What Lies Beneath Williams' 65% Drop?

| About: Williams Partners (WPZ)


Concerns over cost of equity capital and producer exposure have driven WPZ's stock price down nearly 65% from the highs.

The company owns several large assets that are well insulated from commodity price volatility.

Most of WPZ’s assets are fundamentally strong and the risk tied to Access does not appear to be monumental.

By Matthew Lewis, CFA

In the fifth article of our "What Lies Beneath" series we analyze core assets driving financial results for Williams Pipeline Partners (NYSE:WPZ) (NYSE:WMB). Williams owns and operates assets critical to the nation's energy landscape, but shares are down 65% from highs set back in May 2015. Concerns over cost of equity capital, the default risk of Chesapeake Energy (NYSE:CHK), and the long-term earnings power of WPZ's pipelines have even the faithful grinding their nails to the nub. In this article we spotlight assets that make up approximately 45% of WPZ's annual EBITDA; Transcontinental Pipeline and the Access Gathering Systems.

Transcontinental Pipeline - Somebody has to Heat and Cool the Mid-Atlantic

In our previous article, we highlighted the significant risk and potential decrease of long-term earnings power for Kinder Morgan (NYSE:KMI) and Energy Transfer's (NYSE:ETP) Fayetteville Express Pipeline. We explained that Richard Kinder's analogy comparing pipelines to toll roads often downplays risk and competitive forces. However, Kinder's analogy does hold true on some pipelines. Unlike the Fayetteville Express, a "supply push" pipeline that moves natural gas out of a production area, WPZ's Transcontinental Pipeline (Transco) is mostly a "demand pull" pipeline. Demand pull pipelines connect and feed power plants, heating distribution, and industrial use and are thus less levered to shifts in production. In addition, for many areas of the Mid-Atlantic, Transco is the only option for moving natural gas. Figure 1 shows the legacy contract holders of capacity on Transco, with over 75% made up of stable end users.

Figure 1

In addition to stable legacy contracts, Transco has a significant number of accretive expansions coming into service over the next few years. Transco's geographic footprint gives it access to low-cost Marcellus production with demand market access all the way down the Mid-Atlantic to the Gulf Coast (Figure 2).

This access has led to a wave of expansions as Marcellus production ramped and volumes needed to disperse. Our analysis indicates attractive economics (ranging from 4-8x Cost/EBITDA) for each of Transco's current announced expansions. The largest expansion, Atlantic Sunrise, will move 1.7 Bcf/day of production from the Marcellus to pooling stations south along the pipeline. This expansion is contracted primarily by producers (supply push), leading to some counter-party risk in the current distressed environment. However, most of the producers (Anadarko, Cabot, and Seneca) are not distressed and are likely to honor their contracts. Our full pipeline analysis evaluates and weighs every Transco contract for volume, rate, and credit risk to derive an EBITDA forecast. Our base forecast shows very little risk on legacy contracts and growing EBITDA through expansions over time (Figure 3).

Access Gathering - The Elephant in the Room

Williams's Access segment gathers natural gas for producers in production basins throughout the US (Figure 4). Chesapeake Energy is the anchor producer on most of the systems, levering Access's health to that of CHK. The recent credit downgrades by both Fitch and Moody's noted the counter-party risk of CHK in support of their analysis. As stated by the ratings agencies, the risk is approximately 20% of annual EBITDA given macro, segment level financials. However, when broken down by asset, the true exposure is primarily in the Barnett and Eagle Ford, and represents only around 12% of EBITDA. These contracts are of particular concern because they are structured with minimum volume commitments and cost of service provisions, forcing CHK to pay well above market rates based on current production. Under a CHK reorganization scenario, these contracts would likely be torn up and renegotiated lower. However, it is also likely that well production would continue and WPZ would receive at least market rates through bankruptcy and into the future. Using current market rates, we forecast Access's annual EBITDA would decrease approximately $600 million in a CHK reorganization starting in 2017. Figure 5 below shows our EBITDA forecast for each of WPZ's segments (colored bars) derived from our asset level forecasts, as well as a CHK reorganization scenario (black line). Although painful, a $600 million hit to annual EBITDA is not disastrous for WPZ.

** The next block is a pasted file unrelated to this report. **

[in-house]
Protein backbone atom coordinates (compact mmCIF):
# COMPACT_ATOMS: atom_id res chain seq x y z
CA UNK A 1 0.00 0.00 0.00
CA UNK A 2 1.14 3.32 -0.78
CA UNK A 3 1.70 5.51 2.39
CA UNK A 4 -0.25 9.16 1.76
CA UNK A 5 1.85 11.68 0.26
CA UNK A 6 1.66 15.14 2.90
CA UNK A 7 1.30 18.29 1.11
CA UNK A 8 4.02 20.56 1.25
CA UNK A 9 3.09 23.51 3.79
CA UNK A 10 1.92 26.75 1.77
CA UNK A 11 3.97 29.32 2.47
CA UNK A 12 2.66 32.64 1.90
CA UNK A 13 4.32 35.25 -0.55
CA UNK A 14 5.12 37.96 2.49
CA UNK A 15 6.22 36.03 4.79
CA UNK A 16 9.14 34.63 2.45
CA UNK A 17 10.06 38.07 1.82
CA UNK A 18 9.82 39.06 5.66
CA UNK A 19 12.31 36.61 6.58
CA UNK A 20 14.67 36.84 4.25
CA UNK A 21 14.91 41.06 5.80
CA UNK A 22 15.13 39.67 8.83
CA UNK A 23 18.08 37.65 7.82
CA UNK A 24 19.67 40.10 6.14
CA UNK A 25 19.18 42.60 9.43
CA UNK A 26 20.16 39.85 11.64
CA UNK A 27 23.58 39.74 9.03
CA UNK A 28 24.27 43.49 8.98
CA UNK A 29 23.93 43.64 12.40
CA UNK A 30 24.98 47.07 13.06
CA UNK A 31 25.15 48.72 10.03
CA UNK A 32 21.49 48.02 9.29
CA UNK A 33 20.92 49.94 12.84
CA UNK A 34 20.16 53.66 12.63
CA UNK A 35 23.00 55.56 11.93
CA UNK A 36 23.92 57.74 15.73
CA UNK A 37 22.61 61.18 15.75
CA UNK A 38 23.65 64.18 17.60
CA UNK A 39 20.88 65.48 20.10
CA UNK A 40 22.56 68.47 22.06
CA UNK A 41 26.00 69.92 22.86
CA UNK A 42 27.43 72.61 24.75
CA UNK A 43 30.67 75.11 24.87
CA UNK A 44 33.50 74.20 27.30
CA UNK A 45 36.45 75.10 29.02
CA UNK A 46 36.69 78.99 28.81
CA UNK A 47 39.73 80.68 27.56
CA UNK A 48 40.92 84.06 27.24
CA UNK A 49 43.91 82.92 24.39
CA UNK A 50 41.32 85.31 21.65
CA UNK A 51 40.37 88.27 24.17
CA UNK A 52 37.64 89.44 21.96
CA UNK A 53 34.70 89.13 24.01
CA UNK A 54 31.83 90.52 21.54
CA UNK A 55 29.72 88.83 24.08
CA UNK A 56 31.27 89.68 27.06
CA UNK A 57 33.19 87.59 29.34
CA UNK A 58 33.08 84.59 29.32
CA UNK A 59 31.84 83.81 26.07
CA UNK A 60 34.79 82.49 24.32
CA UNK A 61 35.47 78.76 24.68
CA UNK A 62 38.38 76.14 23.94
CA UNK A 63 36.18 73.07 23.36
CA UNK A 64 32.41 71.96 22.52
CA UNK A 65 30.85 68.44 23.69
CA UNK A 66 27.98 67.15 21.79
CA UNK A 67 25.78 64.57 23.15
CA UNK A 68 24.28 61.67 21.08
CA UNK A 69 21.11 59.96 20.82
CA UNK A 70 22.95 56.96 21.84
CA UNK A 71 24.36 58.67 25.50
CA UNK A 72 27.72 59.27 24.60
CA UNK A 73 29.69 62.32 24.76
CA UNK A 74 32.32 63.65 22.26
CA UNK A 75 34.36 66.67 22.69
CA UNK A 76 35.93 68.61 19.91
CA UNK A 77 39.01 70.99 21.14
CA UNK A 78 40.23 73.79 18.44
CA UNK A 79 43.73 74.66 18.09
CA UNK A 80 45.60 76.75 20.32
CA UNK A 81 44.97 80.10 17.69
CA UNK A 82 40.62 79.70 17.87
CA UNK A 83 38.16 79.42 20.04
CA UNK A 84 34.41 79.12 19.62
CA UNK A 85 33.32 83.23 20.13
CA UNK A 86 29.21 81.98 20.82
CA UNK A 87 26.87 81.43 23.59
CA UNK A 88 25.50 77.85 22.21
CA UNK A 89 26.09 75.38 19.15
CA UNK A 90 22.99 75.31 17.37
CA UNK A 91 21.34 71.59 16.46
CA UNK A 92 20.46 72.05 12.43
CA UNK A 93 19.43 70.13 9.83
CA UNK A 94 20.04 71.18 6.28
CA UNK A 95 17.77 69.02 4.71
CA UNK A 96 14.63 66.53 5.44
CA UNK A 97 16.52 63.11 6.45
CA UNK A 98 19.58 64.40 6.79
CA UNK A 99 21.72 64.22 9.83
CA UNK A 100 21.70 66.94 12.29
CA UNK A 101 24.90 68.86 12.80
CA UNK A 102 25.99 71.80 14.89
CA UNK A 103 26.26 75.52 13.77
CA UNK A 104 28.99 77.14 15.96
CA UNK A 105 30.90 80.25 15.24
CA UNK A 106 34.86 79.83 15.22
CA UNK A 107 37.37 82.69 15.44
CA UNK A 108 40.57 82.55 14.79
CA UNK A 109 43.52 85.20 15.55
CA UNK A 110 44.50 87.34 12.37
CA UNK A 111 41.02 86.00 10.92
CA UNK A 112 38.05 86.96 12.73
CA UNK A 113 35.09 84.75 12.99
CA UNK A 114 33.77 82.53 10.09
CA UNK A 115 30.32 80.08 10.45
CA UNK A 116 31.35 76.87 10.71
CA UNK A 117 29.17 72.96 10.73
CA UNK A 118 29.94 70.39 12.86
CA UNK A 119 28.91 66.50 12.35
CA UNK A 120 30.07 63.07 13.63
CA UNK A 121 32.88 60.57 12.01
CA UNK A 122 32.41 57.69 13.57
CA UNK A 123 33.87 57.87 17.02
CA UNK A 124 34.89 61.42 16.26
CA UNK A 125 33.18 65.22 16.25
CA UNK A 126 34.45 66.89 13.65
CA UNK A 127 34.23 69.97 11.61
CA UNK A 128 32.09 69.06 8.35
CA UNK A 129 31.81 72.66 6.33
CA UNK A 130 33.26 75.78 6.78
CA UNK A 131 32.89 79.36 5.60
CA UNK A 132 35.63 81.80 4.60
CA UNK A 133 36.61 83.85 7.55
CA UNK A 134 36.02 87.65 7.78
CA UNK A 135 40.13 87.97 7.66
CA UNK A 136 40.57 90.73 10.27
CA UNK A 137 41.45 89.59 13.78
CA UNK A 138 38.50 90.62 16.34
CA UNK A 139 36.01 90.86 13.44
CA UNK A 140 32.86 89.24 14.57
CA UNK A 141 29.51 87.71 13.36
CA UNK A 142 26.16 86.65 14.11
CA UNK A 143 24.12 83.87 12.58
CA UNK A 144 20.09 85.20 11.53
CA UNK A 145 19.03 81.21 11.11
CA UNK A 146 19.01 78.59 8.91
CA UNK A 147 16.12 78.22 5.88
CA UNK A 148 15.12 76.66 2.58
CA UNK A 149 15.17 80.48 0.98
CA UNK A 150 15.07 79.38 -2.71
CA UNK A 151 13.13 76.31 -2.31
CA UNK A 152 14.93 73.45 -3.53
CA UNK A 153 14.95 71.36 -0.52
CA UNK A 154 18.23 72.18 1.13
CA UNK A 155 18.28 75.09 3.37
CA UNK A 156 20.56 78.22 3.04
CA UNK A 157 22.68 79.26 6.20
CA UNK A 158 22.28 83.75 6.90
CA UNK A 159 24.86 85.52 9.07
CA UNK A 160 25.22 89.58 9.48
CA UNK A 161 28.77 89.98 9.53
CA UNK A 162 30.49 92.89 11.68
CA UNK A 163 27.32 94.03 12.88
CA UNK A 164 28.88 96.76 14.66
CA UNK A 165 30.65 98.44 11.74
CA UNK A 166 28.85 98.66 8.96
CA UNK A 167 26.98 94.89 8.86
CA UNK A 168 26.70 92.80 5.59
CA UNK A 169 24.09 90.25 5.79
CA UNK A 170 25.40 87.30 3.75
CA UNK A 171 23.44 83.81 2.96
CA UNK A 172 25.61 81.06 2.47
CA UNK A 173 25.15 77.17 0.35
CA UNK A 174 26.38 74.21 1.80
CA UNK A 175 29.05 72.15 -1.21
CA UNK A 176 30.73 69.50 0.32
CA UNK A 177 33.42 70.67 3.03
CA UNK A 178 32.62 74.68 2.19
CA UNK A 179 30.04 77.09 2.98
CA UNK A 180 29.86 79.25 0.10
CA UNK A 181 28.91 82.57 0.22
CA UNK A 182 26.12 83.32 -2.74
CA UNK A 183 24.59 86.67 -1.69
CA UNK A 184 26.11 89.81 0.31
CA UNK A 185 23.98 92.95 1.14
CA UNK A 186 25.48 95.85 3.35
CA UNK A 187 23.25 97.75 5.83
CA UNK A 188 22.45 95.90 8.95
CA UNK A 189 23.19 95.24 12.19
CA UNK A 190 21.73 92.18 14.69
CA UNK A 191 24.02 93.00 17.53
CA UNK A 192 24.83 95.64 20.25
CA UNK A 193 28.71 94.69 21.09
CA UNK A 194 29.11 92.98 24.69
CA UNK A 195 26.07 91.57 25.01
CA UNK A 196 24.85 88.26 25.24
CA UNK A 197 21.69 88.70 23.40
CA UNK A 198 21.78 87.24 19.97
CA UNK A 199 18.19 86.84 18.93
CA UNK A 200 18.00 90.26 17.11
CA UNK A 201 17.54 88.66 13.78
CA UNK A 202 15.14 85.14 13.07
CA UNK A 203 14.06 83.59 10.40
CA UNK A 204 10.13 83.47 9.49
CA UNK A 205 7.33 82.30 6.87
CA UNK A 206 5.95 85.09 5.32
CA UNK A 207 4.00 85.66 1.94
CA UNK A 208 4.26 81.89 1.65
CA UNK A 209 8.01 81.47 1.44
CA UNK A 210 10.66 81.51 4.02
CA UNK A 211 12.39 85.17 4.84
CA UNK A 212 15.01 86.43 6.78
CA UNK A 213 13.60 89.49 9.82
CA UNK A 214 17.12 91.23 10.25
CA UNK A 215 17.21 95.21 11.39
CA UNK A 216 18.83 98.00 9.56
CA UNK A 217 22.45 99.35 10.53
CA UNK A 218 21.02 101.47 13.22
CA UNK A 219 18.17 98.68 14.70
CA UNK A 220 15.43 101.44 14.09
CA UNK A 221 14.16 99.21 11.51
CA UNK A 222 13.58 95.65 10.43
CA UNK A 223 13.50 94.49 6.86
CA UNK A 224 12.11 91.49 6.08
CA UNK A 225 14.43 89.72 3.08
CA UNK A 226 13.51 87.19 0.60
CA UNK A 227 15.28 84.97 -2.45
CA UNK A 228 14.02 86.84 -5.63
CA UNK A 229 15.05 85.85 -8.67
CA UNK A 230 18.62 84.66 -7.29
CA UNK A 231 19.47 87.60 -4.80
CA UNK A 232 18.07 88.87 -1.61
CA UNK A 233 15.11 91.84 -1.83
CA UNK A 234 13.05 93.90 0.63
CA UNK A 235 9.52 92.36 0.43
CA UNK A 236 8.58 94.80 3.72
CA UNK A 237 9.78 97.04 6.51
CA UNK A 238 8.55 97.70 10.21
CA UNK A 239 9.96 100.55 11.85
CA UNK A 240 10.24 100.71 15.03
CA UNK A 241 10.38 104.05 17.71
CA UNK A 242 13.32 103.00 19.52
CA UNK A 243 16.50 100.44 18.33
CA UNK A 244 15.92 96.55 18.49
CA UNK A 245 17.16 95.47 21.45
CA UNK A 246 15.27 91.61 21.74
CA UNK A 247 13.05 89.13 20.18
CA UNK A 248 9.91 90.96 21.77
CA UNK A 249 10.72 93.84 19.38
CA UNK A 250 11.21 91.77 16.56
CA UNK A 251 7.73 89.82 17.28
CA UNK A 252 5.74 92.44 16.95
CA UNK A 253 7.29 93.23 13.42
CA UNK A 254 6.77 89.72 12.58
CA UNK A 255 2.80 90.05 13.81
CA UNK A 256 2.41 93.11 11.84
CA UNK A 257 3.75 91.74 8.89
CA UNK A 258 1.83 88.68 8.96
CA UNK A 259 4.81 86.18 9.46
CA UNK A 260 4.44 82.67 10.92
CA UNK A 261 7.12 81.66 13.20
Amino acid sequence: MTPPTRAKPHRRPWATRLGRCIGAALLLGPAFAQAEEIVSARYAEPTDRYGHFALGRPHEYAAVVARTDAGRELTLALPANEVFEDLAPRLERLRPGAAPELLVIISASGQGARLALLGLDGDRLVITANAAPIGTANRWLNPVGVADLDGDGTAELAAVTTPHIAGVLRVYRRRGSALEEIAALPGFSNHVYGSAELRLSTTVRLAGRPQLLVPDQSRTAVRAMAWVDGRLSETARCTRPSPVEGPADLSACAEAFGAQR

Our asset driven EBITDA forecast is fairly conservative, assuming flat commodity prices, flat rig counts, and no new offshore drilling (Atlantic Gulf segment). A rebound in commodity prices would increase EBITDA for commodity sensitive segments like the West and NGL/Petchem and could increase EBITDA in segments tied to production volumes. WPZ also owns other stable assets like Northwest Pipeline and 50% of Gulfstream Pipeline which we forecast will produce stable returns long into the future. Despite the 65% drop in share price, many of WPZ's assets are fundamentally strong and the risk tied to Access does not appear to be monumental.

Disclosure: I/we have no positions in any stocks mentioned, and no plans to initiate any positions within the next 72 hours.

I wrote this article myself, and it expresses my own opinions. I am not receiving compensation for it (other than from Seeking Alpha). I have no business relationship with any company whose stock is mentioned in this article.